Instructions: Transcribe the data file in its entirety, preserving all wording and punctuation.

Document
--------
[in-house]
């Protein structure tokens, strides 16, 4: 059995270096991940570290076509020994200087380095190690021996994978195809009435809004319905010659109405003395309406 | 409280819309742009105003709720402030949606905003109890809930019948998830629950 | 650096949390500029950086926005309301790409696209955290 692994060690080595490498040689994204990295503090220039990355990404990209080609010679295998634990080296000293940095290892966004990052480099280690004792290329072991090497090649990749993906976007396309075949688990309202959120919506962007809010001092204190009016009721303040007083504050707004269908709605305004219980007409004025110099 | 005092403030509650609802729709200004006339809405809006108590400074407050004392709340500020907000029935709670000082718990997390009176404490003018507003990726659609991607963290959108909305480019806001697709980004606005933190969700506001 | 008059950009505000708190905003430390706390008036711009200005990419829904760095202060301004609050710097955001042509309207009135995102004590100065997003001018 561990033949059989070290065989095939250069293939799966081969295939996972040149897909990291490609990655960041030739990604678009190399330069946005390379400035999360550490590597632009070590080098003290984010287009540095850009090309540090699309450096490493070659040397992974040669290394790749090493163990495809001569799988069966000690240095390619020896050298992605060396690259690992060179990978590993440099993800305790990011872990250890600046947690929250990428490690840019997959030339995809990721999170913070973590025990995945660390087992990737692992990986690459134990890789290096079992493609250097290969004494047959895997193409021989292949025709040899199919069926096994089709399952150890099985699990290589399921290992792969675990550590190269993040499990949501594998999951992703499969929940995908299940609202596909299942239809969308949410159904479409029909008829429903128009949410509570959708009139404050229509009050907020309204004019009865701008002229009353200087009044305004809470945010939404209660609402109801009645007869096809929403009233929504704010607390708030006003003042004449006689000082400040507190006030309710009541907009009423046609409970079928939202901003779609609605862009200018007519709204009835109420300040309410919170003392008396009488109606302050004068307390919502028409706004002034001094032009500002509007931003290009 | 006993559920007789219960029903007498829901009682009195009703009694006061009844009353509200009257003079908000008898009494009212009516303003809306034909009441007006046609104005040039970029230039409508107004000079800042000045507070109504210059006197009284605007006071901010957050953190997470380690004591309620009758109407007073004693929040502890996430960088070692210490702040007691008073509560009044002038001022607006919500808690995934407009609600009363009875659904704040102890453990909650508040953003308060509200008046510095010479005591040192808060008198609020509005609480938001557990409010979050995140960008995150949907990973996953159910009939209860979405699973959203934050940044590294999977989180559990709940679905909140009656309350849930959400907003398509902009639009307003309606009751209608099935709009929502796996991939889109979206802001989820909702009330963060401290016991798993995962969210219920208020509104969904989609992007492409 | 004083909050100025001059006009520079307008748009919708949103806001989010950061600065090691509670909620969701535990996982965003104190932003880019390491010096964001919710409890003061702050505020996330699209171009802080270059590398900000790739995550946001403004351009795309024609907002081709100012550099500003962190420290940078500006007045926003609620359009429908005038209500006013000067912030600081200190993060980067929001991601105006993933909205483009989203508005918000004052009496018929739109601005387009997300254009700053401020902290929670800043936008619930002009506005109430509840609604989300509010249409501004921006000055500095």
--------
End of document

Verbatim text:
[in-house]
């Protein structure tokens, strides 16, 4: 059995270096991940570290076509020994200087380095190690021996994978195809009435809004319905010659109405003395309406 | 409280819309742009105003709720402030949606905003109890809930019948998830629950 | 650096949390500029950086926005309301790409696209955290 692994060690080595490498040689994204990295503090220039990355990404990209080609010679295998634990080296000293940095290892966004990052480099280690004792290329072991090497090649990749993906976007396309075949688990309202959120919506962007809010001092204190009016009721303040007083504050707004269908709605305004219980007409004025110099 | 005092403030509650609802729709200004006339809405809006108590400074407050004392709340500020907000029935709670000082718990997390009176404490003018507003990726659609991607963290959108909305480019806001697709980004606005933190969700506001 | 008059950009505000708190905003430390706390008036711009200005990419829904760095202060301004609050710097955001042509309207009135995102004590100065997003001018 561990033949059989070290065989095939250069293939799966081969295939996972040149897909990291490609990655960041030739990604678009190399330069946005390379400035999360550490590597632009070590080098003290984010287009540095850009090309540090699309450096490493070659040397992974040669290394790749090493163990495809001569799988069966000690240095390619020896050298992605060396690259690992060179990978590993440099993800305790990011872990250890600046947690929250990428490690840019997959030339995809990721999170913070973590025990995945660390087992990737692992990986690459134990890789290096079992493609250097290969004494047959895997193409021989292949025709040899199919069926096994089709399952150890099985699990290589399921290992792969675990550590190269993040499990949501594998999951992703499969929940995908299940609202596909299942239809969308949410159904479409029909008829429903128009949410509570959708009139404050229509009050907020309204004019009865701008002229009353200087009044305004809470945010939404209660609402109801009645007869096809929403009233929504704010607390708030006003003042004449006689000082400040507190006030309710009541907009009423046609409970079928939202901003779609609605862009200018007519709204009835109420300040309410919170003392008396009488109606302050004068307390919502028409706004002034001094032009500002509007931003290009 | 006993559920007789219960029903007498829901009682009195009703009694006061009844009353509200009257003079908000008898009494009212009516303003809306034909009441007006046609104005040039970029230039409508107004000079800042000045507070109504210059006197009284605007006071901010957050953190997470380690004591309620009758109407007073004693929040502890996430960088070692210490702040007691008073509560009044002038001022607006919500808690995934407009609600009363009875659904704040102890453990909650508040953003308060509200008046510095010479005591040192808060008198609020509005609480938001557990409010979050995140960008995150949907990973996953159910009939209860979405699973959203934050940044590294999977989180559990709940679905909140009656309350849930959400907003398509902009639009307003309606009751209608099935709009929502796996991939889109979206802001989820909702009330963060401290016991798993995962969210219920208020509104969904989609992007492409 | 004083909050100025001059006009520079307008748009919708949103806001989010950061600065090691509670909620969701535990996982965003104190932003880019390491010096964001919710409890003061702050505020996330699209171009802080270059590398900000790739995550946001403004351009795309024609907002081709100012550099500003962190420290940078500006007045926003609620359009429908005038209500006013000067912030600081200190993060980067929001991601105006993933909205483009989203508005918000004052009496018929739109601005387009997300254009700053401020902290929670800043936008619930002009506005109430509840609604989300509010249409501004921006000055500095």